I mentally go through all of the incredible and amazing things I have to be grateful for in my life and understand is a normal occurrence for 25% of pregnancies in their first trimester.
Here I am, four months from the date I crossed that finish line, with endless words I could continue to say, but without enough ways to compile them together to describe this feeling. I was placed at the beginning of a new path, one I wasn't intending, but one I am choosing to see as my most important journey yet.
Running a half marathon is a very lonely experience. It's just you and the road.
You, alone, have to push yourself to keep moving forward. No one understands the exact mental and physical coaster you are riding, even if they have been through it themselves.
Going through a miscarriage feels pretty much the exact same way except that no one so openly shares about their experience.
That is the true inspiration and motivation behind this blog and my Dopey goal to live healthy, live foolish, and live outside of my comfort zone - an idea that crossed my mind as I crossed the finish lane in the parking lot of Epcot, but seems even more important now.
Powered by an excess of coffee and La Croix, a daily chocolate habit, two rambunctious dogs, a stack of books to read and Bucket List items to do, an unwaveringly supportive family, and a love of all things Disney, I invite you to follow along in my blister, self-doubt, and sore-muscle journey to go from couch to completing the Walt Disney World Dopey Challenge.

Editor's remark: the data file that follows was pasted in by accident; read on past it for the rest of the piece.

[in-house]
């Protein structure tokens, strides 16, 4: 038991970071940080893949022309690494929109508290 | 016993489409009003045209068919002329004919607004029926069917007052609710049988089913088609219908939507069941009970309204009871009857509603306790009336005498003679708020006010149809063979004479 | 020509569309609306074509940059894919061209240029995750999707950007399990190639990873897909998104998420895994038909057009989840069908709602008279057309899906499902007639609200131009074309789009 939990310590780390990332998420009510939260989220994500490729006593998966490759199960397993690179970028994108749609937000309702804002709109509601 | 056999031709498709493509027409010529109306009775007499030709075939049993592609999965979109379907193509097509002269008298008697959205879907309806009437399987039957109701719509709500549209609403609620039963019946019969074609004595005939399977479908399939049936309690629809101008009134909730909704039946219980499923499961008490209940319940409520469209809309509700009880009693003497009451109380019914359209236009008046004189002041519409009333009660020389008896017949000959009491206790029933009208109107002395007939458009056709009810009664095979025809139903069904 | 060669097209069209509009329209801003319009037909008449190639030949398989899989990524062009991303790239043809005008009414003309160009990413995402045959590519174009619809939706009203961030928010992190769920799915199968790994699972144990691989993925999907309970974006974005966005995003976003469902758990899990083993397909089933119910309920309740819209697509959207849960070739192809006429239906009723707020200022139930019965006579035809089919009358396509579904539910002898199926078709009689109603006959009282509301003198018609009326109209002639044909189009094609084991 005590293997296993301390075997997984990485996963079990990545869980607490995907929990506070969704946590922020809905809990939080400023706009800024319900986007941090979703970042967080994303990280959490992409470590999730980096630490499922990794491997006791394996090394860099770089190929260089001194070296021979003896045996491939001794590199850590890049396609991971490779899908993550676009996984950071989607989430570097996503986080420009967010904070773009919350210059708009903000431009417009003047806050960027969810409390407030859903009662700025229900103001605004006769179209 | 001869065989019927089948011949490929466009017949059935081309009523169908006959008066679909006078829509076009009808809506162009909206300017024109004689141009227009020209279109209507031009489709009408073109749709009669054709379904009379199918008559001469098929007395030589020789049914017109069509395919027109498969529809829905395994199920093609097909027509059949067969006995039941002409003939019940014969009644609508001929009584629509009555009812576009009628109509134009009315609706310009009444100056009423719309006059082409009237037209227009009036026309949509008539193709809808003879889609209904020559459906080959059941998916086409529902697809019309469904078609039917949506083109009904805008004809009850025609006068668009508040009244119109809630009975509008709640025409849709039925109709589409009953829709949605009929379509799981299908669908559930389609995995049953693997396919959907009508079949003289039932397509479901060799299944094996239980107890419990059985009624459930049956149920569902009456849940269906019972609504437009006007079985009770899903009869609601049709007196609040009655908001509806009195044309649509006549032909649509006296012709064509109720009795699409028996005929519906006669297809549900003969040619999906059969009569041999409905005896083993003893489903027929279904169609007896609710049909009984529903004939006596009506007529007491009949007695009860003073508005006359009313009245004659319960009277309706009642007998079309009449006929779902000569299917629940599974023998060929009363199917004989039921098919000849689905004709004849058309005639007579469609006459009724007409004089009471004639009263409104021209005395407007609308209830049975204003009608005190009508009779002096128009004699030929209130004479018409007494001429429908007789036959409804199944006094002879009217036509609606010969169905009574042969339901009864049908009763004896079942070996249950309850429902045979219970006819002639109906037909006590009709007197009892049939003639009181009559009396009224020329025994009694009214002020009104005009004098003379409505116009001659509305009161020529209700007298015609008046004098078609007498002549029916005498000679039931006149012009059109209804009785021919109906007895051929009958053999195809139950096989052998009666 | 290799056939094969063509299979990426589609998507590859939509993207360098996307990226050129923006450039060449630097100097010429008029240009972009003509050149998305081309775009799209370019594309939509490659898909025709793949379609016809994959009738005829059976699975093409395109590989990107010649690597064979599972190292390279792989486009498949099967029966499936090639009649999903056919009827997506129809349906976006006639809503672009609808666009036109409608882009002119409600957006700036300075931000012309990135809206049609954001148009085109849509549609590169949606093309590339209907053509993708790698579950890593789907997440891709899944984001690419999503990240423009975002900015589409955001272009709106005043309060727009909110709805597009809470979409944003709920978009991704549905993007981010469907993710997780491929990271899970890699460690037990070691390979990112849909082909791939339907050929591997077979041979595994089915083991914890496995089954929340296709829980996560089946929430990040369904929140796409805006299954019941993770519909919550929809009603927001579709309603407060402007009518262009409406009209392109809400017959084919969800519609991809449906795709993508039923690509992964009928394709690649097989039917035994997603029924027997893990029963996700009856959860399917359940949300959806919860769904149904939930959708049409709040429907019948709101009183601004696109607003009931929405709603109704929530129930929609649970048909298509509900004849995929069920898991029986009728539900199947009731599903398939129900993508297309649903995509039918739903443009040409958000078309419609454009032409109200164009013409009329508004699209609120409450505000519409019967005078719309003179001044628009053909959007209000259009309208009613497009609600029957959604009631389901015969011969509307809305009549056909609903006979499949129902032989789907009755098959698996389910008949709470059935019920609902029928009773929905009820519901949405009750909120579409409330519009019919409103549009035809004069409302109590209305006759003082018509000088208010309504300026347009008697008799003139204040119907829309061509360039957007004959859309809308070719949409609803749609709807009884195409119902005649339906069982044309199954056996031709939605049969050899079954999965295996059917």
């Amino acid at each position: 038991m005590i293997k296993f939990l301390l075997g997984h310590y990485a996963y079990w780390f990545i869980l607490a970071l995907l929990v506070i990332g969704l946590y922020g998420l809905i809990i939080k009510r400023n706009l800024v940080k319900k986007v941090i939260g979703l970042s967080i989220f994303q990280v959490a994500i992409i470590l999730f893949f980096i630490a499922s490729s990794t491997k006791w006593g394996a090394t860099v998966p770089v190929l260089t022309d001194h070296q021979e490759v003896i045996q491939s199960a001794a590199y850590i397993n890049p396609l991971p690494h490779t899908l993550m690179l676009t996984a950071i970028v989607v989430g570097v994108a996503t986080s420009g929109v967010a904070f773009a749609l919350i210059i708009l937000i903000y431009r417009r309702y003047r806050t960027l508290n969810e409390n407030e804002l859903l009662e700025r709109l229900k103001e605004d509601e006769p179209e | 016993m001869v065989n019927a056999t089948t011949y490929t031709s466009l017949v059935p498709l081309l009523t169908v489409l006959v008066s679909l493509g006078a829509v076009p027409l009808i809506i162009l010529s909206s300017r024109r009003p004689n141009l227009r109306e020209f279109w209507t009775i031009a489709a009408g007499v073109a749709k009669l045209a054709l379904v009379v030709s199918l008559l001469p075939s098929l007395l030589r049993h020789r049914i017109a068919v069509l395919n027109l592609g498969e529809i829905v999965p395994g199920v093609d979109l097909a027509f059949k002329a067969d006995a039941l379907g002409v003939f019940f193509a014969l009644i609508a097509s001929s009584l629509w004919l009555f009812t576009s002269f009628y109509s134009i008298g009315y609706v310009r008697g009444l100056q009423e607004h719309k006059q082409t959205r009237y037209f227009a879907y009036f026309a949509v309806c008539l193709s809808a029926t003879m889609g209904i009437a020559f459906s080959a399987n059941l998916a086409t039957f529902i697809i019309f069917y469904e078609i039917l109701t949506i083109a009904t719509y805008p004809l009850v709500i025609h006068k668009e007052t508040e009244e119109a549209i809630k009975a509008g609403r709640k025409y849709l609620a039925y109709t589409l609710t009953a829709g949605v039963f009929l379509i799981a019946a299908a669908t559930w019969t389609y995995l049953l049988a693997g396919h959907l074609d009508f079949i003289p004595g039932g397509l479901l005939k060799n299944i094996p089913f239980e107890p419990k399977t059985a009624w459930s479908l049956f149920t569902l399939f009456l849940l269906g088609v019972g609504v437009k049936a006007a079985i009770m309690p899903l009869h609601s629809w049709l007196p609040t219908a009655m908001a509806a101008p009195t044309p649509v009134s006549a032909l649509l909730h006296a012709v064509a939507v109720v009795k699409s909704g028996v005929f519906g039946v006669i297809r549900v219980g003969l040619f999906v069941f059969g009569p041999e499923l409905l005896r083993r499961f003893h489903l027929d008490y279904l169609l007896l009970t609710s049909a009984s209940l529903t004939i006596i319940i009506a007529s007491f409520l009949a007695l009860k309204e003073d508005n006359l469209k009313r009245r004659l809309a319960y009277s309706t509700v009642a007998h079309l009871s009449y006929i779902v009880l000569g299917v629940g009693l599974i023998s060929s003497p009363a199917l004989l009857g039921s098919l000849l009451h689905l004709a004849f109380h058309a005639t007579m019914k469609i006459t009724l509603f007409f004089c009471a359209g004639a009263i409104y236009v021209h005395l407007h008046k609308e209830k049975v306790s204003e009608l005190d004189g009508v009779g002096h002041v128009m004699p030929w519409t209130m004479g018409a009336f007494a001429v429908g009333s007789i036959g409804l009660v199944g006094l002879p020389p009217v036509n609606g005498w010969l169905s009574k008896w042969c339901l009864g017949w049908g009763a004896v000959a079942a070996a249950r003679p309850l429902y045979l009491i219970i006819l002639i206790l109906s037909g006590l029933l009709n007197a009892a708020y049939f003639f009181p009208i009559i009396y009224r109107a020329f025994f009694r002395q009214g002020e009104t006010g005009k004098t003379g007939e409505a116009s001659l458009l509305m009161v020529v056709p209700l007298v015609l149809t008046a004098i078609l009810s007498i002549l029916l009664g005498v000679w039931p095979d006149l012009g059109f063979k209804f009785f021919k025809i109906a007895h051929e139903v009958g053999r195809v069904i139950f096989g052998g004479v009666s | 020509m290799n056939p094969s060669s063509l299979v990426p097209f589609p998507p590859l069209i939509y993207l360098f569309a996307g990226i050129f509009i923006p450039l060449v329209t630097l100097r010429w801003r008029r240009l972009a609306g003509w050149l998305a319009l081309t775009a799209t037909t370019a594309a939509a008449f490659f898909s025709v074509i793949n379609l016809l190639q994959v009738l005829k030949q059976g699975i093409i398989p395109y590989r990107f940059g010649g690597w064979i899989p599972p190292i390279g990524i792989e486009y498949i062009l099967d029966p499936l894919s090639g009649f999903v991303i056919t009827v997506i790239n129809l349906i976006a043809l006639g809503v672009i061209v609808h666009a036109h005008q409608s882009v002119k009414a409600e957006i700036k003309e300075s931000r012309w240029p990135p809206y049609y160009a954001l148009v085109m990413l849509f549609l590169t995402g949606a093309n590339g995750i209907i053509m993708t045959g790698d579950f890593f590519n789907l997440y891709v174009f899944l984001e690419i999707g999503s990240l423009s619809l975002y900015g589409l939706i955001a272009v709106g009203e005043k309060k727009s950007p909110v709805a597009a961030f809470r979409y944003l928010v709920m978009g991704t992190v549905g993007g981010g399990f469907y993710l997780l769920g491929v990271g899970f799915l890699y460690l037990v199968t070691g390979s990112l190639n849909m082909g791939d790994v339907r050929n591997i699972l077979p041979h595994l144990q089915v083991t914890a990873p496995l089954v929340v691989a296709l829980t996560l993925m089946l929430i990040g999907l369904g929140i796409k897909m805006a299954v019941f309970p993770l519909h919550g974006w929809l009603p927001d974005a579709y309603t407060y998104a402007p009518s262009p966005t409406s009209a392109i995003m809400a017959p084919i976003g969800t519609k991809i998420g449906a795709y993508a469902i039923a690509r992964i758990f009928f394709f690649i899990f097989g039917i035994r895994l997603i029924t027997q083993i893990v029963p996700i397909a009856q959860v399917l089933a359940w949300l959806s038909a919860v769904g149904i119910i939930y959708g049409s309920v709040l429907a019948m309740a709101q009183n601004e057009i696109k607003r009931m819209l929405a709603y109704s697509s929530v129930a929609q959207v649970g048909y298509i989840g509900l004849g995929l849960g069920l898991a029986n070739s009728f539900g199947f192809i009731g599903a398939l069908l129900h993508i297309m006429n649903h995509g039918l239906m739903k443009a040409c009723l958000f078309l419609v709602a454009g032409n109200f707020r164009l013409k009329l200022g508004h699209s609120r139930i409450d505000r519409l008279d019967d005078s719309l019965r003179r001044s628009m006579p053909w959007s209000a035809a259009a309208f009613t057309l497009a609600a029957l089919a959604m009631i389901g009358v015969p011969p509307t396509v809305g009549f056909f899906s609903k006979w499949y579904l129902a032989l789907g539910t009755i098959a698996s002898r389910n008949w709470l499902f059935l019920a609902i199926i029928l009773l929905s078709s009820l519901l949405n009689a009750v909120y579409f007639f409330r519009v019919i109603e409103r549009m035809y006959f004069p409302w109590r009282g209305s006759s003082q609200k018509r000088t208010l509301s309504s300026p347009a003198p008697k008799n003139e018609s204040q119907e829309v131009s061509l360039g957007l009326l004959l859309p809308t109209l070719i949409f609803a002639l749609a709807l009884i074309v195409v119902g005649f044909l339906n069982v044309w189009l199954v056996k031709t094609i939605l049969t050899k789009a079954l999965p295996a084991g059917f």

Don't get it twisted. Just because I was somehow able to run 13.1 miles back in February, running any distance today is completely dreadful.
I grew up dancing ballet, so running on a treadmill will never be as much fun as dancing Waltz of the Snowflakes. It just won't.
I used to be able to blame the Wyoming altitude for my inability to do cardio for three minutes without Big Bad Wolfing it; now I live in Wisconsin so I can't use that excuse anymore.
On most occasions, I eat like a truck driver.
So for my first day of training, I was not anticipating breaking any records. I decided to create my own training program for running Dopey because this is not something I even plan on accomplishing in the next three years: I want to take my time, allow my body to recover while getting stronger.
I also decided I want to cross-train in order to make sure I am getting stronger in all areas to help to prevent injury and saggy old lady arms. My first training program is a 60-day program, starting with 10-minute exercises each day. Couple that with short daily runs and there is really no reason why I shouldn't be able to get that done (though, I'm sure my brain could concoct 4,378 excuses).
If you are trying to get healthy as well and want an accountabili-buddy, let me know!! I'd love to connect with others who are trying to create new healthy (HARD!) habits.